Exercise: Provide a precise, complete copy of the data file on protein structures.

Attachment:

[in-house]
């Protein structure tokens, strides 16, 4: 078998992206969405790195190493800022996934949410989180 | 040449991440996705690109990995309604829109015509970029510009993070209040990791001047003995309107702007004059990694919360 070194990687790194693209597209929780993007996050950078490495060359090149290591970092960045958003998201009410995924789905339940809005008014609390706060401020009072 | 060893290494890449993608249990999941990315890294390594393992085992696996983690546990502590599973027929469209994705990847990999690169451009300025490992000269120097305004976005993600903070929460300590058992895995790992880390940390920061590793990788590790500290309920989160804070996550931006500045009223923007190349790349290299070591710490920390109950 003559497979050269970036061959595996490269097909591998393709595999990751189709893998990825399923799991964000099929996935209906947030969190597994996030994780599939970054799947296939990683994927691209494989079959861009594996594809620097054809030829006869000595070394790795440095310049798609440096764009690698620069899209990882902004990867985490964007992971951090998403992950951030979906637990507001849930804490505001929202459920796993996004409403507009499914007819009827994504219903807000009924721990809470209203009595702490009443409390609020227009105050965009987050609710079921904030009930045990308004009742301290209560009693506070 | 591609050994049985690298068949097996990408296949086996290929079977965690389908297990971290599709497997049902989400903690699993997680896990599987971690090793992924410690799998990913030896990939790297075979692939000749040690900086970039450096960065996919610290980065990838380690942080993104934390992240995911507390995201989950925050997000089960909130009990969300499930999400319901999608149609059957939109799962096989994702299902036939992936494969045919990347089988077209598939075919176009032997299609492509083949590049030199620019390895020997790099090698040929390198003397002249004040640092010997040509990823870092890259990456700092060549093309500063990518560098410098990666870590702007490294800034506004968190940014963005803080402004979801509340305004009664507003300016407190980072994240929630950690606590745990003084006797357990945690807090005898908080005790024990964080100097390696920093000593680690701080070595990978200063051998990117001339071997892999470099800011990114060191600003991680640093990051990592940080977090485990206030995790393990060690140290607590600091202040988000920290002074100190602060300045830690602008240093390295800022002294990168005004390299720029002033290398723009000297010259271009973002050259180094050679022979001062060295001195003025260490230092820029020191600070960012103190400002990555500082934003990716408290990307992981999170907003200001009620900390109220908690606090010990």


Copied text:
[in-house]
């Protein structure tokens, strides 16, 4: 078998992206969405790195190493800022996934949410989180 | 040449991440996705690109990995309604829109015509970029510009993070209040990791001047003995309107702007004059990694919360 070194990687790194693209597209929780993007996050950078490495060359090149290591970092960045958003998201009410995924789905339940809005008014609390706060401020009072 | 060893290494890449993608249990999941990315890294390594393992085992696996983690546990502590599973027929469209994705990847990999690169451009300025490992000269120097305004976005993600903070929460300590058992895995790992880390940390920061590793990788590790500290309920989160804070996550931006500045009223923007190349790349290299070591710490920390109950 003559497979050269970036061959595996490269097909591998393709595999990751189709893998990825399923799991964000099929996935209906947030969190597994996030994780599939970054799947296939990683994927691209494989079959861009594996594809620097054809030829006869000595070394790795440095310049798609440096764009690698620069899209990882902004990867985490964007992971951090998403992950951030979906637990507001849930804490505001929202459920796993996004409403507009499914007819009827994504219903807000009924721990809470209203009595702490009443409390609020227009105050965009987050609710079921904030009930045990308004009742301290209560009693506070 | 591609050994049985690298068949097996990408296949086996290929079977965690389908297990971290599709497997049902989400903690699993997680896990599987971690090793992924410690799998990913030896990939790297075979692939000749040690900086970039450096960065996919610290980065990838380690942080993104934390992240995911507390995201989950925050997000089960909130009990969300499930999400319901999608149609059957939109799962096989994702299902036939992936494969045919990347089988077209598939075919176009032997299609492509083949590049030199620019390895020997790099090698040929390198003397002249004040640092010997040509990823870092890259990456700092060549093309500063990518560098410098990666870590702007490294800034506004968190940014963005803080402004979801509340305004009664507003300016407190980072994240929630950690606590745990003084006797357990945690807090005898908080005790024990964080100097390696920093000593680690701080070595990978200063051998990117001339071997892999470099800011990114060191600003991680640093990051990592940080977090485990206030995790393990060690140290607590600091202040988000920290002074100190602060300045830690602008240093390295800022002294990168005004390299720029002033290398723009000297010259271009973002050259180094050679022979001062060295001195003025260490230092820029020191600070960012103190400002990555500082934003990716408290990307992981999170907003200001009620900390109220908690606090010990």